JAKARTA - “To expect a 16-year old Indonesian kid to sit in front of a television for two and a half hours is unrealistic, and we are well aware of it,” says Scott Levy, the managing director of NBA Asia. “We speak to them in the language they understand, as engaging with Asia’s youth is our key objective.”
Asia has been a big part of NBA’s export strategy ever since the NBA commissioner, David Stern, first arrived in China in the late 1980s and sniffed an enormous opportunity. He made the right moves to ensure a long-lasting presence in the region. While China has become NBA’s largest international market and continues to grow steadily, it is the developing markets of Southeast Asia that the NBA chiefs have been eyeing in the last decade or so.
“With over 600 million people in Southeast Asia that boast of an expanding middle class, rising disposable incomes and a young median age, it is a region that we see a great fit with,” Levy says. “Young people tend to like basketball as it is a fast-paced game; our athletes are charismatic, active in social media and music and are gamers—all the things that appeal to the target audience.”
Levy, who came in seven years ago, is responsible for everything in Asia outside of Greater China and India, including New Zealand and Australia. “We have markets in different stages of basketball evolution on our plate, and there is a unique fan base and thus, customised strategy for each country.”
For instance, tapping into Indonesia’s love affair with social media, the league engages through content specially curated and locally developed for Facebook, Twitter, Instagram and now Line Indonesia. “The programming is in Bahasa Indonesia, with a lot more emphasis on music as that’s what the audience connects best with," Levy says. "The local Line account in Indonesia amassed more than 1 million fans in just over three months.”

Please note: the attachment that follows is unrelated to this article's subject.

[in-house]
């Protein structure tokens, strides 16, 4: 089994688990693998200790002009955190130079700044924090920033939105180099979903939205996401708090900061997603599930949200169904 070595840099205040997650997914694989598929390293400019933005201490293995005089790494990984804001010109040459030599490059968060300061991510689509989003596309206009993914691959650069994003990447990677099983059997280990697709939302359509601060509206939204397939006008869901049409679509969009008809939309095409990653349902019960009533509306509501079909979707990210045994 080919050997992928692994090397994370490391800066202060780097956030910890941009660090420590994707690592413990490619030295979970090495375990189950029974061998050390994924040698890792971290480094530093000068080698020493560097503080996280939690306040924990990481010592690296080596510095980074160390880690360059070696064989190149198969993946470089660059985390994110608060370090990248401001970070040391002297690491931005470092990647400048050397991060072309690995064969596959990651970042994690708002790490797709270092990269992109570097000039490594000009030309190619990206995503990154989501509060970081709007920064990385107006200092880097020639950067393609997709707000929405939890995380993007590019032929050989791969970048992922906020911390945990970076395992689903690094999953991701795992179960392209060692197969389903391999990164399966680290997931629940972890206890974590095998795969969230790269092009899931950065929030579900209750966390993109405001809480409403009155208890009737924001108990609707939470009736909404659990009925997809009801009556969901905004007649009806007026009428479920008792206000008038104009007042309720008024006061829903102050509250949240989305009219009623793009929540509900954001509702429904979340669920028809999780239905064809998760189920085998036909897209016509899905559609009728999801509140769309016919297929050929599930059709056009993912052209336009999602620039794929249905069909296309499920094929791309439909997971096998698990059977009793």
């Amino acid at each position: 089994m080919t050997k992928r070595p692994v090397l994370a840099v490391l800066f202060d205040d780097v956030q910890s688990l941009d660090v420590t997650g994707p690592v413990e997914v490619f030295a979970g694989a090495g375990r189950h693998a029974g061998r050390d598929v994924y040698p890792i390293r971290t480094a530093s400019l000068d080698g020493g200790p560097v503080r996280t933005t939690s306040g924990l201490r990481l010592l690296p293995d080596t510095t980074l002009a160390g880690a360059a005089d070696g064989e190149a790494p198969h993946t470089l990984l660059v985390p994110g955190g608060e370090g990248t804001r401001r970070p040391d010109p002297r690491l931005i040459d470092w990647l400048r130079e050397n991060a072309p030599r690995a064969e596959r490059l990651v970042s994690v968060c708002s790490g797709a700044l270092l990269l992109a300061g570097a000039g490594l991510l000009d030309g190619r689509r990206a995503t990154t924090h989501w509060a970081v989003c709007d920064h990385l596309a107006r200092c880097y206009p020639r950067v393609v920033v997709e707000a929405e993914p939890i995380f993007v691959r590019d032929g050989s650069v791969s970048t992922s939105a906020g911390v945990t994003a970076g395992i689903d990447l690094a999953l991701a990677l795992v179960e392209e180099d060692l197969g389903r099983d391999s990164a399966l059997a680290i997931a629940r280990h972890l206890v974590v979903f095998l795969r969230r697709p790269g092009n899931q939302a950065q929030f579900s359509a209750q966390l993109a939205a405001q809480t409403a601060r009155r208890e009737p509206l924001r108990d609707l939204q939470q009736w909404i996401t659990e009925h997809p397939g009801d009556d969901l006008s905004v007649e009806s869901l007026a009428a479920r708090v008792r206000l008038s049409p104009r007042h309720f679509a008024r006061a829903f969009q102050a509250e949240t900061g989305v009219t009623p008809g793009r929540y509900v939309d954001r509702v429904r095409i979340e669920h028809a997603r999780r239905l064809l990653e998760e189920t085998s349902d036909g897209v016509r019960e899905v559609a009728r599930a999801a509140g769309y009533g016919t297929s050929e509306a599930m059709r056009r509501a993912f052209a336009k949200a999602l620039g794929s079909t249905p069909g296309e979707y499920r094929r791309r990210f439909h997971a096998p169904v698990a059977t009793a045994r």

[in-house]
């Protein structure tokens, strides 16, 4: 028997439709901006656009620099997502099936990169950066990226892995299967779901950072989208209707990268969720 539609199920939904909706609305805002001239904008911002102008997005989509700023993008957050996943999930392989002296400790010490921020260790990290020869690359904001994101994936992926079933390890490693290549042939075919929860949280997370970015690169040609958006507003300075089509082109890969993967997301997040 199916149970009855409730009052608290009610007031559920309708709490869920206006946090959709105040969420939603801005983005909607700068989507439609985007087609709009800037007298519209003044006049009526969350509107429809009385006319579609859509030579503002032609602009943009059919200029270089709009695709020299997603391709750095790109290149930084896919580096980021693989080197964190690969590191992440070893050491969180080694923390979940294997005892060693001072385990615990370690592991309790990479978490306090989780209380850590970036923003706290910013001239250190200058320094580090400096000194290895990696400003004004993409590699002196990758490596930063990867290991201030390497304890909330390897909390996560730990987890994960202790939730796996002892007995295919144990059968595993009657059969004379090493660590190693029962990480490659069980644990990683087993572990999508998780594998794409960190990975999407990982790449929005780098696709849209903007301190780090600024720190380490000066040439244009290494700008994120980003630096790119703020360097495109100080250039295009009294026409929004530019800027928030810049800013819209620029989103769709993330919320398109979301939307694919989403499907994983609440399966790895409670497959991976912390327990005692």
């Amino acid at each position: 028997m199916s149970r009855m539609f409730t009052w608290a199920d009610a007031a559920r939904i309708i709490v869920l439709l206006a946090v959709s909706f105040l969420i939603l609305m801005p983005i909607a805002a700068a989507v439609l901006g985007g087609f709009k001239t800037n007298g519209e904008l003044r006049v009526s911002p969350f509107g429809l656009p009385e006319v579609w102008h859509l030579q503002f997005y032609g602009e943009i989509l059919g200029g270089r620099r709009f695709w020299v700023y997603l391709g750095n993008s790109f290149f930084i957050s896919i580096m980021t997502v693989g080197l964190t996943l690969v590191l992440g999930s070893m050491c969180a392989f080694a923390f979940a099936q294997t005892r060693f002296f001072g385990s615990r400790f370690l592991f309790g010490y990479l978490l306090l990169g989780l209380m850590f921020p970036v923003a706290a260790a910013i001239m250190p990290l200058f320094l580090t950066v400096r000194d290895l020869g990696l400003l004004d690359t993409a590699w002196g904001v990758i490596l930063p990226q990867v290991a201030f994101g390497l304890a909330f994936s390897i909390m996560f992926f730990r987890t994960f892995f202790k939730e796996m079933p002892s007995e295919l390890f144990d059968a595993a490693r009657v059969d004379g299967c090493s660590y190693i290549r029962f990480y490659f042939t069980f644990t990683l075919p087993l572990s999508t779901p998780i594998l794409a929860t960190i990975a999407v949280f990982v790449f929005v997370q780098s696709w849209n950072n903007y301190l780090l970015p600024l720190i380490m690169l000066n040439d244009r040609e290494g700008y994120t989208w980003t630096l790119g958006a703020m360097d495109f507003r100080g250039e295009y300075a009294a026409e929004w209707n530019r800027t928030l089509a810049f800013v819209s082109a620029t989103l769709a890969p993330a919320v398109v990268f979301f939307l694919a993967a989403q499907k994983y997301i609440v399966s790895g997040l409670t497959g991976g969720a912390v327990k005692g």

Junior NBA Indonesia programme, presented by Frisian Flag. See more photos of this event.
There are additional resources invested in form of specialised cameras in the arenas that shoot content for mobiles. “When our consumers in Southeast Asia experience content on mobile, they are not looking at a wide-angle shot," Levy says. "When the [Golden State] Warriors' [Stephen] Curry makes a move, he is on full screen, and they can follow the move from different angles.”
Starting next season, Indonesia will see the most comprehensive NBA coverage ever, across every medium. In addition to games that will air on free TV, the league will introduce 'sachet' offerings on NBA League Pass, its over-the-top platform. These will allow consumers to access NBA content on a daily basis at low prices.
“Our key challenge in Asia has been the accessibility of our product," Levy says. "We have been working tirelessly to put pieces in place and achieve localization in delivery, localization in communication and localization in payment. With the start of the next season, you will be able to consume our product any way you want and anywhere you want.”
Further, NBA Asia is investing in tons of programming through various digital outlets across the popular genres of music, fashion and technology. “Our aim is to touch both the existing NBA consumers as well as new fans who may have other passions, but hold a potential to get interested in basketball too," Levy says. "It is a long-term plan.”
Games about the game